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Bogan v. Hafman

United States District Court, E.D. Wisconsin

May 9, 2019

ANTWAN BOGAN, Plaintiff,
v.
MICHAEL HAFMAN, HERNANDEZ, RUGABER, CAPTAIN KEYS, CAPTAIN SULLIVAN, CAPTAIN BACON, CAPTAIN SHARIFAN, CAPTAIN HUTCHSON, LT. MALLON, LT. JOHNSON WILLIAMS, LT. BRICKNER, LT. MILIACCA, LT. TARTDIFF, LT. SHOTSNYDER, LT. ADDISON, SGT. GREUEL, SGT. WILLIAMS, SGT. HILL, SGT. WILDER, SGT. SNOWDEN, SGT. OWTEN, SGT. GARIVEY, SGT. BUTLER, CO BURTON, CO TORREZ, CO ALEXANDER, CO SMITH, CO MURRY, CO BUCARI, CO GREHAM, CO CURD, CO THORPE, JOHN AND JANE DOES, AND LT. ZOLL, Defendants.

          SCREENING ORDER

          WILLIAM E. DUFFIN U.S. MAGISTRATE JUDGE.

         Plaintiff Antwan Bogan, who is confined at the Milwaukee County Jail and who is representing himself, filed a complaint under 42 U.S.C. § 1983, alleging that the defendants violated his civil rights. This decision resolves Bogan's motion for leave to proceed without prepaying the filing fee and screens his complaint.

         The court has jurisdiction to resolve Bogan's motion to proceed without prepaying the filing fee and to screen the complaint in light of his consent to the full jurisdiction of a magistrate judge and the Wisconsin Department of Justice's limited consent to the exercise of magistrate judge jurisdiction as set forth in the Memorandum of Understanding between the Wisconsin Department of Justice and this court.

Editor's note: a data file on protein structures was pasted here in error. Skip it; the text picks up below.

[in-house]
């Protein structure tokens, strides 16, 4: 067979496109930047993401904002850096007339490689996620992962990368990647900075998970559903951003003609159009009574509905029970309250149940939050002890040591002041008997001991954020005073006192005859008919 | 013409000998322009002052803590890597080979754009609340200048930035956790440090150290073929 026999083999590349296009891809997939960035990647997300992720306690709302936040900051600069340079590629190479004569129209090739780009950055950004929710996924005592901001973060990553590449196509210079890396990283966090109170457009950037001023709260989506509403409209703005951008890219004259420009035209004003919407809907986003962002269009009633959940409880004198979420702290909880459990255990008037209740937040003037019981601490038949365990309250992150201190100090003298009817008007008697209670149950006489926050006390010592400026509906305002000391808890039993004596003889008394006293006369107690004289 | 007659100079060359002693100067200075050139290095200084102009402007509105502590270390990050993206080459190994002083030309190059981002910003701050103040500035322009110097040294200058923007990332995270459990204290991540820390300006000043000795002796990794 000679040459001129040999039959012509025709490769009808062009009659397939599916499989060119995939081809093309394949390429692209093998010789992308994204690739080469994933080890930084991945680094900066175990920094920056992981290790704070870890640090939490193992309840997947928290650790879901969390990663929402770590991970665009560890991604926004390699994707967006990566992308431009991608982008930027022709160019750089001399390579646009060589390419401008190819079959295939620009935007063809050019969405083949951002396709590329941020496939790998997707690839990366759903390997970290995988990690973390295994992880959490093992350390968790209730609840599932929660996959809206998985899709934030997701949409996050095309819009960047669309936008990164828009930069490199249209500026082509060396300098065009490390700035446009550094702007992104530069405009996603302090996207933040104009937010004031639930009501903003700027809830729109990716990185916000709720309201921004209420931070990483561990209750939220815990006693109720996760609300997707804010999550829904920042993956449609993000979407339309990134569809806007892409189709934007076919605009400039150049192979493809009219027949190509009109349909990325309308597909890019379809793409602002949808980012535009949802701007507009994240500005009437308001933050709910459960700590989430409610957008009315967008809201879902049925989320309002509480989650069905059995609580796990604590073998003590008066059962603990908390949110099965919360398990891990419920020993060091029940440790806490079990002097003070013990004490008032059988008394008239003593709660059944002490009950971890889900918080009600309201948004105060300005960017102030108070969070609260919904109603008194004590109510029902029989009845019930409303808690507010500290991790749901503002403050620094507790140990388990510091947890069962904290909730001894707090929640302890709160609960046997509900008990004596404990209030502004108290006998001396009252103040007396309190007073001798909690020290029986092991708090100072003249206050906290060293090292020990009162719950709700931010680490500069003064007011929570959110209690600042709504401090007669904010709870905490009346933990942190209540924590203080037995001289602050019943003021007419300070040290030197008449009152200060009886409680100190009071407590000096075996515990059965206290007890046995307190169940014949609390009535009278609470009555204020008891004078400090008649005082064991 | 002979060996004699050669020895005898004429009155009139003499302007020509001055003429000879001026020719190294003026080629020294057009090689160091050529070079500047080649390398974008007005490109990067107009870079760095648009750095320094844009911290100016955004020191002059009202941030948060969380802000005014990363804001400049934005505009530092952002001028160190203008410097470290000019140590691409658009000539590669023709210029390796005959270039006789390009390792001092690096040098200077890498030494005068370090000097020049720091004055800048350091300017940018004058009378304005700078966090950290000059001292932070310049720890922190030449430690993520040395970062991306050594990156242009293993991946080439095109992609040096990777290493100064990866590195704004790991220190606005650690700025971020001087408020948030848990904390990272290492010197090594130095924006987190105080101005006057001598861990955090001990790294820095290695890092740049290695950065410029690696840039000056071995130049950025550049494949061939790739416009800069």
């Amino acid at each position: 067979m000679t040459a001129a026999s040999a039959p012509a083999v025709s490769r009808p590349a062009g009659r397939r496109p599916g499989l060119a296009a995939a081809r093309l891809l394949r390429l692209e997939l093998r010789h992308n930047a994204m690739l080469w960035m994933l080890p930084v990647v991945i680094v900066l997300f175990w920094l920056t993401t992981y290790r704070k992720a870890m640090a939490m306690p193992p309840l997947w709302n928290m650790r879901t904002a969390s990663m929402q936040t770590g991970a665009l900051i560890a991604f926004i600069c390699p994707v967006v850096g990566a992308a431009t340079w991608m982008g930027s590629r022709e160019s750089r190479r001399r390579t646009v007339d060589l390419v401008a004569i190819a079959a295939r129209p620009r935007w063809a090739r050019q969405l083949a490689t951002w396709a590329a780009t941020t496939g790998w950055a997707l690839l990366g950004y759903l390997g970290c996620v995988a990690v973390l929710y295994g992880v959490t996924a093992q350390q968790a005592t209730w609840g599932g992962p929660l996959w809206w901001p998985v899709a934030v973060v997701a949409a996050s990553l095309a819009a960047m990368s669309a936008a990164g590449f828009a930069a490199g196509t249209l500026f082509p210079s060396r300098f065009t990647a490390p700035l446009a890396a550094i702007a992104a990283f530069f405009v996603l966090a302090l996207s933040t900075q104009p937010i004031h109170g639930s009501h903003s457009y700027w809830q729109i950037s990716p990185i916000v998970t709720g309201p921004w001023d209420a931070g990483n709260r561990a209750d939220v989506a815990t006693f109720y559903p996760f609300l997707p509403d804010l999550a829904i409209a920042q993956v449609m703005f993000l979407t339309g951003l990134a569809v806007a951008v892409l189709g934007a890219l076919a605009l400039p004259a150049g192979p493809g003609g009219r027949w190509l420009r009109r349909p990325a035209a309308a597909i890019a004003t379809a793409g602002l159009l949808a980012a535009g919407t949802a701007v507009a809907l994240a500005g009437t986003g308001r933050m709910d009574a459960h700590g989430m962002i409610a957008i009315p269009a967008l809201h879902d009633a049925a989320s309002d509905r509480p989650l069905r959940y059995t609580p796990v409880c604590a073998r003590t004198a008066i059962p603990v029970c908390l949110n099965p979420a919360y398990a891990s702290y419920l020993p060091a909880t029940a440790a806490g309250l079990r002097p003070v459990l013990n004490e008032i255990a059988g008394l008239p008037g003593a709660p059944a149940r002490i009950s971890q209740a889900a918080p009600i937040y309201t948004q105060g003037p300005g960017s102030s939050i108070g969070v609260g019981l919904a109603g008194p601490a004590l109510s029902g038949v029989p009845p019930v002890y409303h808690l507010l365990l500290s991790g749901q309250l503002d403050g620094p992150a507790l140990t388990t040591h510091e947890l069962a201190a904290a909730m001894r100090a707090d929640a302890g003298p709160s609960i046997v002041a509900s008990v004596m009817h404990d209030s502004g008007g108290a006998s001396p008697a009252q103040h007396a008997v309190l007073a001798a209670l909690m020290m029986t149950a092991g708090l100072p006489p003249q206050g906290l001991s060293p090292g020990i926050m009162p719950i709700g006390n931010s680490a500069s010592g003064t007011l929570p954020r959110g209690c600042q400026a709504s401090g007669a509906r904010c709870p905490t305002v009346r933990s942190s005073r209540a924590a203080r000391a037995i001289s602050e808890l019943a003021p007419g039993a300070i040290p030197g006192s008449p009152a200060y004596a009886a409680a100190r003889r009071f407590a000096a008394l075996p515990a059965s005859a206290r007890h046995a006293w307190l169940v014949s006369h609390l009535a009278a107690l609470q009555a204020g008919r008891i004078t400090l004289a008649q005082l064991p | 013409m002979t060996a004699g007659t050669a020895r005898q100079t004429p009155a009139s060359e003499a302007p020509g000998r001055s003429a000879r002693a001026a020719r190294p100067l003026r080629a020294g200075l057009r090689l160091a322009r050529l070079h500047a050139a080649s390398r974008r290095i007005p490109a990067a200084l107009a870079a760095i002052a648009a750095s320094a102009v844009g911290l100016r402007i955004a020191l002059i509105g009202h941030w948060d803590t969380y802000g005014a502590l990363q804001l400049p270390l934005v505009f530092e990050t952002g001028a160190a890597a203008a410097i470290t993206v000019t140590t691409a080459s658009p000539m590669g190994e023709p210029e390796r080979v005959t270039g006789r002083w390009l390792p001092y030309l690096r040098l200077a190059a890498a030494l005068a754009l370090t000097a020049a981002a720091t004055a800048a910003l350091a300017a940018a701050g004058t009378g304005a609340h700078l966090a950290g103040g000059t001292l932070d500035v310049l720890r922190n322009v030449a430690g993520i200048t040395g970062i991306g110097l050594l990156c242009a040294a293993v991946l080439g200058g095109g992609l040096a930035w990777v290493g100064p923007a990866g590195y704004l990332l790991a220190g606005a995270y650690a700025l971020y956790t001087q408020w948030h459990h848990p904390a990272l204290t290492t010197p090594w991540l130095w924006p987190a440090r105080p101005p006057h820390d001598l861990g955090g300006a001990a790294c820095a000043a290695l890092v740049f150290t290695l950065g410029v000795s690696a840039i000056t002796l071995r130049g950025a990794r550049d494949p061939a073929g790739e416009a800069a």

1. Motion for Leave to Proceed without Prepaying the Filing Fee

         The Prison Litigation Reform Act applies to this case because Bogan was incarcerated when he filed his complaint. 28 U.S.C. § 1915. That law allows a court to give an incarcerated plaintiff the ability to proceed with his case without prepaying the civil case filing fee if he meets certain conditions. One of those conditions is that the plaintiff pay an initial partial filing fee. 28 U.S.C. § 1915(b). Once the plaintiff pays the initial partial filing fee, the court may allow him to pay the balance of the $350 filing fee over time through deductions from his prisoner account. Id.

         On March 19, 2019, the court ordered that Bogan would not be required to pay an initial partial filing fee, see 28 U.S.C. § 1915(b)(4), and it gave him until April 9, 2019, to voluntarily dismiss the case. (ECF No. 7.) Bogan has not voluntarily dismissed this case. Therefore, the court will grant Bogan's motion for leave to proceed without prepaying the filing fee. He must pay the filing fee over time in the manner explained at the end of this order.

         2. Screening the Complaint

         2.1 Federal Screening Standard

         The law requires the court to screen complaints brought by prisoners seeking relief against a governmental entity or officer or employee of a governmental entity. 28 U.S.C. § 1915A(a). The court must dismiss a complaint if the plaintiff raises claims that are legally “frivolous or malicious, ” that fail to state a claim upon which relief may be granted, or that seek monetary relief from a defendant who is immune from such relief. 28 U.S.C. § 1915A(b).